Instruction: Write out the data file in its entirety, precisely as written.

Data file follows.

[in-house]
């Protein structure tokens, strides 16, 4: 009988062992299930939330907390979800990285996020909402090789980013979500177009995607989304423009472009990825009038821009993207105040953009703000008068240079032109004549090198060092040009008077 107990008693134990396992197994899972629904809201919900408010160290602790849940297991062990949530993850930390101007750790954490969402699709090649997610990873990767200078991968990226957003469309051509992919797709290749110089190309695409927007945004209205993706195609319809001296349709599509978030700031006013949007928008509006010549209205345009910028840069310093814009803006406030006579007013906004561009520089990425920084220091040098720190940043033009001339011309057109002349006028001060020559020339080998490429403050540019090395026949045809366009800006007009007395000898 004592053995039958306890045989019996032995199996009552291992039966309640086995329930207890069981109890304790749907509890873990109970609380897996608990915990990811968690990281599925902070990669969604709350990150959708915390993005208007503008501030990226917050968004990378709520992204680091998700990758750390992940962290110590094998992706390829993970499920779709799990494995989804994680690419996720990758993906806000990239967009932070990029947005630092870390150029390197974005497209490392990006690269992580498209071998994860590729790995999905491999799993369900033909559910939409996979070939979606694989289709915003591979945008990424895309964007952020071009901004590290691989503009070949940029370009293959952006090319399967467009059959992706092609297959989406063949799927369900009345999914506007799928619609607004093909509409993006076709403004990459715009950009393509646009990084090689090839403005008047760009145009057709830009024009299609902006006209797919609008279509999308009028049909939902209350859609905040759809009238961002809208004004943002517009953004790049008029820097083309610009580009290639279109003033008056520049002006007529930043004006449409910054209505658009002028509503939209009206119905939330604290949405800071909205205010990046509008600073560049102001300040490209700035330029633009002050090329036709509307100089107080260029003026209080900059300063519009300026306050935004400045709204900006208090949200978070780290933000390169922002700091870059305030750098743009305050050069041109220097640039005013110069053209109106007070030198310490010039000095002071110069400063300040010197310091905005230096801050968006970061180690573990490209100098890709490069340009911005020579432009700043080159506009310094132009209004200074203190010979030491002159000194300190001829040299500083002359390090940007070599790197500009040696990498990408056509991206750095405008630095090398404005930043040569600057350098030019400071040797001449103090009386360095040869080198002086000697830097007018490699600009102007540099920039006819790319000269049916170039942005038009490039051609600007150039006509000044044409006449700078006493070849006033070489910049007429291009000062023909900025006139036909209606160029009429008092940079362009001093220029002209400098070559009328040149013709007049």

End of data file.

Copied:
[in-house]
């Protein structure tokens, strides 16, 4: 009988062992299930939330907390979800990285996020909402090789980013979500177009995607989304423009472009990825009038821009993207105040953009703000008068240079032109004549090198060092040009008077 107990008693134990396992197994899972629904809201919900408010160290602790849940297991062990949530993850930390101007750790954490969402699709090649997610990873990767200078991968990226957003469309051509992919797709290749110089190309695409927007945004209205993706195609319809001296349709599509978030700031006013949007928008509006010549209205345009910028840069310093814009803006406030006579007013906004561009520089990425920084220091040098720190940043033009001339011309057109002349006028001060020559020339080998490429403050540019090395026949045809366009800006007009007395000898 004592053995039958306890045989019996032995199996009552291992039966309640086995329930207890069981109890304790749907509890873990109970609380897996608990915990990811968690990281599925902070990669969604709350990150959708915390993005208007503008501030990226917050968004990378709520992204680091998700990758750390992940962290110590094998992706390829993970499920779709799990494995989804994680690419996720990758993906806000990239967009932070990029947005630092870390150029390197974005497209490392990006690269992580498209071998994860590729790995999905491999799993369900033909559910939409996979070939979606694989289709915003591979945008990424895309964007952020071009901004590290691989503009070949940029370009293959952006090319399967467009059959992706092609297959989406063949799927369900009345999914506007799928619609607004093909509409993006076709403004990459715009950009393509646009990084090689090839403005008047760009145009057709830009024009299609902006006209797919609008279509999308009028049909939902209350859609905040759809009238961002809208004004943002517009953004790049008029820097083309610009580009290639279109003033008056520049002006007529930043004006449409910054209505658009002028509503939209009206119905939330604290949405800071909205205010990046509008600073560049102001300040490209700035330029633009002050090329036709509307100089107080260029003026209080900059300063519009300026306050935004400045709204900006208090949200978070780290933000390169922002700091870059305030750098743009305050050069041109220097640039005013110069053209109106007070030198310490010039000095002071110069400063300040010197310091905005230096801050968006970061180690573990490209100098890709490069340009911005020579432009700043080159506009310094132009209004200074203190010979030491002159000194300190001829040299500083002359390090940007070599790197500009040696990498990408056509991206750095405008630095090398404005930043040569600057350098030019400071040797001449103090009386360095040869080198002086000697830097007018490699600009102007540099920039006819790319000269049916170039942005038009490039051609600007150039006509000044044409006449700078006493070849006033070489910049007429291009000062023909900025006139036909209606160029009429008092940079362009001093220029002209400098070559009328040149013709007049």